Summer may be a distant memory, but the consequences of summer infertility in pig herds may only be coming to light now, according to pig vet David Chennells.
“Infertility problems occur in summer when fertility dips due to changes in light levels, depressed feed intakes from warmer weather and water flows increasing the number of urinary tract infections. These could have occurred anywhere in the pig’s cycle and often the problems are only found and realised in the autumn,” he says.
But good management in the summer and autumn can help minimise seasonal infertility, says pig technologist Mark Hawe.
“Often autumn infertility gets the blame when nothing else can be blamed, but it often comes down to management.
“Pigs naturally wouldn’t be fertile during the autumn period due to decreasing day length and also lighting intensity. This could then have a knock-on effect on fertility and this includes pigs coming into season, amount of time a sow stays in heat and conception. Therefore, cranking up management now is vital to detect any pigs returning,” he says.
Because sow reproductive behaviour is affected by shortening day length, Mr Hawe recommends making sure sows achieve at least 16 hours of daylight at an intensity good enough to read a newspaper.
Whitewashing walls can also help improve the light intensity in pigs building according to vet Alex Thomsett, The George Vet Group.
“Walls should also be whitewashed at sow eye level in buildings where pigs are housed after weaning and at and around service. And when using AI stalls, the compartment around the sow’s head should also be whitewashed to stimulate hormonal production.
“I have seen a marked improvement on reproduction in pig units that have whitewashed their walls, this is because light hitting the back of the eye stimulates hormone release which is linked to fertility,” Ms Thomsett explains.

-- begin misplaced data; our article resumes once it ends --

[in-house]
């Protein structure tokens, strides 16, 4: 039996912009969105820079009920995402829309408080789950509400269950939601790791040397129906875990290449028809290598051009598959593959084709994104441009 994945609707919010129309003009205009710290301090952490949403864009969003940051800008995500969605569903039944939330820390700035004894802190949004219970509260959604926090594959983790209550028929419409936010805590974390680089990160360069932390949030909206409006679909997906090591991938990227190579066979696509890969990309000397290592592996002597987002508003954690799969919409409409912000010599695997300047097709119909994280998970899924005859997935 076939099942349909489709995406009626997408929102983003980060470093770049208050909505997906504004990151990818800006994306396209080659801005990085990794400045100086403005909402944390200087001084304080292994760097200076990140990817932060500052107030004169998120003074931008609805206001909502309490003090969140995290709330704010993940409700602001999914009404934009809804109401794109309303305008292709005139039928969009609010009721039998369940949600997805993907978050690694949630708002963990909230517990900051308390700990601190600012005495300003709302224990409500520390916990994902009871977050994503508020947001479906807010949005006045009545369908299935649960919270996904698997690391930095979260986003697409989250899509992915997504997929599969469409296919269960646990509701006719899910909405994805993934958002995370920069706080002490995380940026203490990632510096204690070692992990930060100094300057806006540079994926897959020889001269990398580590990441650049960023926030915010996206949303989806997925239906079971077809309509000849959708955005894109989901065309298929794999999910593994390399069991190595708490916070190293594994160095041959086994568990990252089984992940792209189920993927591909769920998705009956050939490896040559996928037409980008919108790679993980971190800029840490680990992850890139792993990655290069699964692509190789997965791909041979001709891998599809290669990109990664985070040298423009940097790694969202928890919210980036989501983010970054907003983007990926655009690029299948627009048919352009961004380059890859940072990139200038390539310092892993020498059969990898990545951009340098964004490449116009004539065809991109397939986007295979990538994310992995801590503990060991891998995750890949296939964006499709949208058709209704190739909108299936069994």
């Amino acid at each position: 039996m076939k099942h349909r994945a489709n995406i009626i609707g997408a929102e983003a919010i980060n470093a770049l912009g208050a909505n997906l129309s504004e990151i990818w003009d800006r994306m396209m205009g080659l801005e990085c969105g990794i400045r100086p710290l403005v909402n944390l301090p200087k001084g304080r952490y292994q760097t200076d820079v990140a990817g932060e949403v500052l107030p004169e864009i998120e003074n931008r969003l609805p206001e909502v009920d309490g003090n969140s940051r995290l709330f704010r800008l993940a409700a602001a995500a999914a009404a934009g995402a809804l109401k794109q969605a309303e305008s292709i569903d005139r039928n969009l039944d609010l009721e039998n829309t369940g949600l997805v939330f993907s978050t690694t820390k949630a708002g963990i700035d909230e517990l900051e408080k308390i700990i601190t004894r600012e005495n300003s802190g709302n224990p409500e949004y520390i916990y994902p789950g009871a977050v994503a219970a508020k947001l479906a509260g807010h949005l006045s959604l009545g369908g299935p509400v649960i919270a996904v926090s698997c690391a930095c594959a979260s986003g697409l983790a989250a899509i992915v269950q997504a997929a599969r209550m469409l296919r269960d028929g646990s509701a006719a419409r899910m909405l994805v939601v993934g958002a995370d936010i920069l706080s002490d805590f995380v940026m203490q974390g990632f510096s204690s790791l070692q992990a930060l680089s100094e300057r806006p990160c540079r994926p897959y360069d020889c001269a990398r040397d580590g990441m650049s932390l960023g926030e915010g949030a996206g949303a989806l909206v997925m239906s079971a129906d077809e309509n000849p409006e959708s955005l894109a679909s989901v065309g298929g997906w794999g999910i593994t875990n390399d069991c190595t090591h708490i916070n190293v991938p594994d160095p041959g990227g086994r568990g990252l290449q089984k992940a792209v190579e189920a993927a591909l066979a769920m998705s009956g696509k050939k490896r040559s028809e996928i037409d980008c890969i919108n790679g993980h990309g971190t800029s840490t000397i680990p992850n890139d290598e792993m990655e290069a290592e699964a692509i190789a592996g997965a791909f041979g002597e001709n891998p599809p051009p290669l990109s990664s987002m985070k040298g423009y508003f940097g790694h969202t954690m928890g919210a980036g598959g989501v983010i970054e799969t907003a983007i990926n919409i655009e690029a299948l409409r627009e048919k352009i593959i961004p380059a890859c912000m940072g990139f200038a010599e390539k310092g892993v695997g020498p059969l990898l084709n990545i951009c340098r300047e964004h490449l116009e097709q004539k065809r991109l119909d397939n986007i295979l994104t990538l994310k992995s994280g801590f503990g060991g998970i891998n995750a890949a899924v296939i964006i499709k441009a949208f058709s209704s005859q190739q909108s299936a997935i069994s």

And increasing heat detection to detect any individuals returning following embryonic deaths in autumn is vital, says Mr Hawe.
“You may see a few more early abortions in autumn, but these often won’t be seen and the animal will just return to heat. This is why it is particularly important to look out for returns and the best way to do this is to walk the boar down the dry sow house once a day.
“When you do this, make sure the boar is not distracted by food and don’t give him access to more than four sows at a time. Although this is time-consuming, it means any returns are not missed.”
He also recommends using ultrasonic scanners on sows at fours weeks following service.
However, if abortions are being seen, don’t assume it is a seasonal problem, says Ms Thomsett. “When seeing abortion and a high number of returns, talk to your vet to check it is not being caused by some other reason.
“Also, check records to see if you experience a similar problem every year or if it is a result of another underlying problem. Maintaining summer and winter feed intakes to prevent sows entering negative energy balance is also key to maintaining fertility.”
Reduced numbers of sows holding to service can be overcome with management changes, helping ensure as many sows as possible have good sized litters.